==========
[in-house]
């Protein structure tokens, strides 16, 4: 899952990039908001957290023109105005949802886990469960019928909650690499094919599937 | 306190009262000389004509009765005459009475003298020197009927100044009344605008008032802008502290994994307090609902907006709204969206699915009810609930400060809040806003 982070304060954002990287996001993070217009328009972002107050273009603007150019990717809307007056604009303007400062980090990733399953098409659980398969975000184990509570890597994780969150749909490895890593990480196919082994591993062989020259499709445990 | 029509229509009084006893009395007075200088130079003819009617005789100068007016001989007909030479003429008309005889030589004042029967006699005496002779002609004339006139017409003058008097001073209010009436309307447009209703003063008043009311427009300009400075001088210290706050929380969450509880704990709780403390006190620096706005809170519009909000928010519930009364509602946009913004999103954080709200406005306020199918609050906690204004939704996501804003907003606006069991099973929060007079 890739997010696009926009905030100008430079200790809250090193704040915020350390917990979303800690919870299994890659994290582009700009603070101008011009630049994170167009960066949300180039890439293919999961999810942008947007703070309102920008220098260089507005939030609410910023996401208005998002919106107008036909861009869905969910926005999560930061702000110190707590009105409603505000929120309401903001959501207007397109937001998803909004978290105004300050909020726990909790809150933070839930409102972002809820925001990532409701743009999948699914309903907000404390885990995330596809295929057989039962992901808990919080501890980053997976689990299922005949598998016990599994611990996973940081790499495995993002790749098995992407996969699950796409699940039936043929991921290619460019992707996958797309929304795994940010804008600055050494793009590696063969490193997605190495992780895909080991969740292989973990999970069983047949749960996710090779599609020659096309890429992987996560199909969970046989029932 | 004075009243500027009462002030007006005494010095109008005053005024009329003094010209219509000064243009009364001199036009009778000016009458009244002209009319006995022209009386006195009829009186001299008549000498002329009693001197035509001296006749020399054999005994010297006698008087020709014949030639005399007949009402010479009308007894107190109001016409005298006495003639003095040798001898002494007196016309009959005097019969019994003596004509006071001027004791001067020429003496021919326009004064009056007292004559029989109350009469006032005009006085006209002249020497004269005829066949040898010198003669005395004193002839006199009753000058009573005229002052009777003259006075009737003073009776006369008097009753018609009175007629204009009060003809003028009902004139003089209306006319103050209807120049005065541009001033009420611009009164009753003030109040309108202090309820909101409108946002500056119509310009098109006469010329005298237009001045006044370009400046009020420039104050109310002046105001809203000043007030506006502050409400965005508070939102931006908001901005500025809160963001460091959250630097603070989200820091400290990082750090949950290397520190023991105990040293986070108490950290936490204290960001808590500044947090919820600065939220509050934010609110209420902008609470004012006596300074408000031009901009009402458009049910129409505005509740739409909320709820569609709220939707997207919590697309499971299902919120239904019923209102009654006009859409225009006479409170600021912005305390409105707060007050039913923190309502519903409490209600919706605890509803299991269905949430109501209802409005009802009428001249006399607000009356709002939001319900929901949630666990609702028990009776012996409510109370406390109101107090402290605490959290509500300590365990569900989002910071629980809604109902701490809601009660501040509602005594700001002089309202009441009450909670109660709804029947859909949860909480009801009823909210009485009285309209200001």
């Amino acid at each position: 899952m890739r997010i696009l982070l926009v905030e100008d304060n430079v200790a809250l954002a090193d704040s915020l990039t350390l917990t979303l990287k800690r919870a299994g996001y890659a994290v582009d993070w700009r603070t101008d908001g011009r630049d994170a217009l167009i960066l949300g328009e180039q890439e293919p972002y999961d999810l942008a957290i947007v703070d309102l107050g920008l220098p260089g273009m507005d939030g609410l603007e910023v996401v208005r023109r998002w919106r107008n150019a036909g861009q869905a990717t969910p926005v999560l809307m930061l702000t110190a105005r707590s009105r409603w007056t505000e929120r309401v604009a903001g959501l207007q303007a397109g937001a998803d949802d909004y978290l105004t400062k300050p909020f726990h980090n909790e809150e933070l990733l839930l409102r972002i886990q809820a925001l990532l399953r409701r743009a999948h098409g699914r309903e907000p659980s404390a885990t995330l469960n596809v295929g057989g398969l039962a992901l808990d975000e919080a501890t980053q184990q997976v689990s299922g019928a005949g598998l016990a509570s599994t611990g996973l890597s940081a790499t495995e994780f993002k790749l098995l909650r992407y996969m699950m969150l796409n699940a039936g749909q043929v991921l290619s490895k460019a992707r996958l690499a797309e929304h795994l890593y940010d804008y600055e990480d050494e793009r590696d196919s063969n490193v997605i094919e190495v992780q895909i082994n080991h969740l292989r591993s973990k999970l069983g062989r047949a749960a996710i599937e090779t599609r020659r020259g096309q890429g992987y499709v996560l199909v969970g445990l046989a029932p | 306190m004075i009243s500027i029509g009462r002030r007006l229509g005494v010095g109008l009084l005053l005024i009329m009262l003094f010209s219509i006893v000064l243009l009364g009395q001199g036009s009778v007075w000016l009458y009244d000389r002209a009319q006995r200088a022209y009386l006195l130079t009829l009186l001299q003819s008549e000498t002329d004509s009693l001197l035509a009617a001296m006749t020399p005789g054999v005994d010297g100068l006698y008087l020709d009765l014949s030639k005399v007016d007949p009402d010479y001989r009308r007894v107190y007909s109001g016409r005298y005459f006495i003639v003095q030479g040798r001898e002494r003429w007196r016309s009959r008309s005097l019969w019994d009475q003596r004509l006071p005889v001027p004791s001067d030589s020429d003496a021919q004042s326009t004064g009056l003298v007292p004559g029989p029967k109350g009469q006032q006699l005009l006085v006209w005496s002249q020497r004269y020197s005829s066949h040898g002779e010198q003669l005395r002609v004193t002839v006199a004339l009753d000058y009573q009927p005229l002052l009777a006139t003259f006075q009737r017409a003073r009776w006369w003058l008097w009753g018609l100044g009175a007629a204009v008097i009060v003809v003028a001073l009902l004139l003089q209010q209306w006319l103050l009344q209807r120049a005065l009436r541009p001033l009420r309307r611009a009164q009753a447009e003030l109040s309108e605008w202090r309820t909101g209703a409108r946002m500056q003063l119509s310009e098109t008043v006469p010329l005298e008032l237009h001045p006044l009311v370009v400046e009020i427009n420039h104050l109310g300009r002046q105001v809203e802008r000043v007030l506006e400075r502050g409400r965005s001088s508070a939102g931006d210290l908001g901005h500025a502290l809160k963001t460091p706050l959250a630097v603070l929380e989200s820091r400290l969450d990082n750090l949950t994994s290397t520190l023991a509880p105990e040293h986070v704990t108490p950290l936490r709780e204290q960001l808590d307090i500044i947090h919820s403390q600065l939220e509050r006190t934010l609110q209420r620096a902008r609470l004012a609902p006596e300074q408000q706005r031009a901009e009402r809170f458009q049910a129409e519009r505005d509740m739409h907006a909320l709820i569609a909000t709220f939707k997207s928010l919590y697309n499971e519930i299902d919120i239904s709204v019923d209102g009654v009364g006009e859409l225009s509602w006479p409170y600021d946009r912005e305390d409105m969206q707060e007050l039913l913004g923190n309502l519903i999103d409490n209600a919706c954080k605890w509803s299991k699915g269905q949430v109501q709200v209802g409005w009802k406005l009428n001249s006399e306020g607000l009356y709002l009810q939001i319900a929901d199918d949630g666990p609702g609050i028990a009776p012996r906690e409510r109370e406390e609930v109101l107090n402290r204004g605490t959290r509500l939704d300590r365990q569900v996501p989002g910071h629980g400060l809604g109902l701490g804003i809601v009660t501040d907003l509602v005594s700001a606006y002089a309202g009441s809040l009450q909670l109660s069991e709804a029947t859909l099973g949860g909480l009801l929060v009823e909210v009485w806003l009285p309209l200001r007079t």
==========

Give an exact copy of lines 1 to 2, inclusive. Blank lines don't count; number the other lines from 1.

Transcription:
[in-house]
């Protein structure tokens, strides 16, 4: 899952990039908001957290023109105005949802886990469960019928909650690499094919599937 | 306190009262000389004509009765005459009475003298020197009927100044009344605008008032802008502290994994307090609902907006709204969206699915009810609930400060809040806003 982070304060954002990287996001993070217009328009972002107050273009603007150019990717809307007056604009303007400062980090990733399953098409659980398969975000184990509570890597994780969150749909490895890593990480196919082994591993062989020259499709445990 | 029509229509009084006893009395007075200088130079003819009617005789100068007016001989007909030479003429008309005889030589004042029967006699005496002779002609004339006139017409003058008097001073209010009436309307447009209703003063008043009311427009300009400075001088210290706050929380969450509880704990709780403390006190620096706005809170519009909000928010519930009364509602946009913004999103954080709200406005306020199918609050906690204004939704996501804003907003606006069991099973929060007079 890739997010696009926009905030100008430079200790809250090193704040915020350390917990979303800690919870299994890659994290582009700009603070101008011009630049994170167009960066949300180039890439293919999961999810942008947007703070309102920008220098260089507005939030609410910023996401208005998002919106107008036909861009869905969910926005999560930061702000110190707590009105409603505000929120309401903001959501207007397109937001998803909004978290105004300050909020726990909790809150933070839930409102972002809820925001990532409701743009999948699914309903907000404390885990995330596809295929057989039962992901808990919080501890980053997976689990299922005949598998016990599994611990996973940081790499495995993002790749098995992407996969699950796409699940039936043929991921290619460019992707996958797309929304795994940010804008600055050494793009590696063969490193997605190495992780895909080991969740292989973990999970069983047949749960996710090779599609020659096309890429992987996560199909969970046989029932 | 004075009243500027009462002030007006005494010095109008005053005024009329003094010209219509000064243009009364001199036009009778000016009458009244002209009319006995022209009386006195009829009186001299008549000498002329009693001197035509001296006749020399054999005994010297006698008087020709014949030639005399007949009402010479009308007894107190109001016409005298006495003639003095040798001898002494007196016309009959005097019969019994003596004509006071001027004791001067020429003496021919326009004064009056007292004559029989109350009469006032005009006085006209002249020497004269005829066949040898010198003669005395004193002839006199009753000058009573005229002052009777003259006075009737003073009776006369008097009753018609009175007629204009009060003809003028009902004139003089209306006319103050209807120049005065541009001033009420611009009164009753003030109040309108202090309820909101409108946002500056119509310009098109006469010329005298237009001045006044370009400046009020420039104050109310002046105001809203000043007030506006502050409400965005508070939102931006908001901005500025809160963001460091959250630097603070989200820091400290990082750090949950290397520190023991105990040293986070108490950290936490204290960001808590500044947090919820600065939220509050934010609110209420902008609470004012006596300074408000031009901009009402458009049910129409505005509740739409909320709820569609709220939707997207919590697309499971299902919120239904019923209102009654006009859409225009006479409170600021912005305390409105707060007050039913923190309502519903409490209600919706605890509803299991269905949430109501209802409005009802009428001249006399607000009356709002939001319900929901949630666990609702028990009776012996409510109370406390109101107090402290605490959290509500300590365990569900989002910071629980809604109902701490809601009660501040509602005594700001002089309202009441009450909670109660709804029947859909949860909480009801009823909210009485009285309209200001």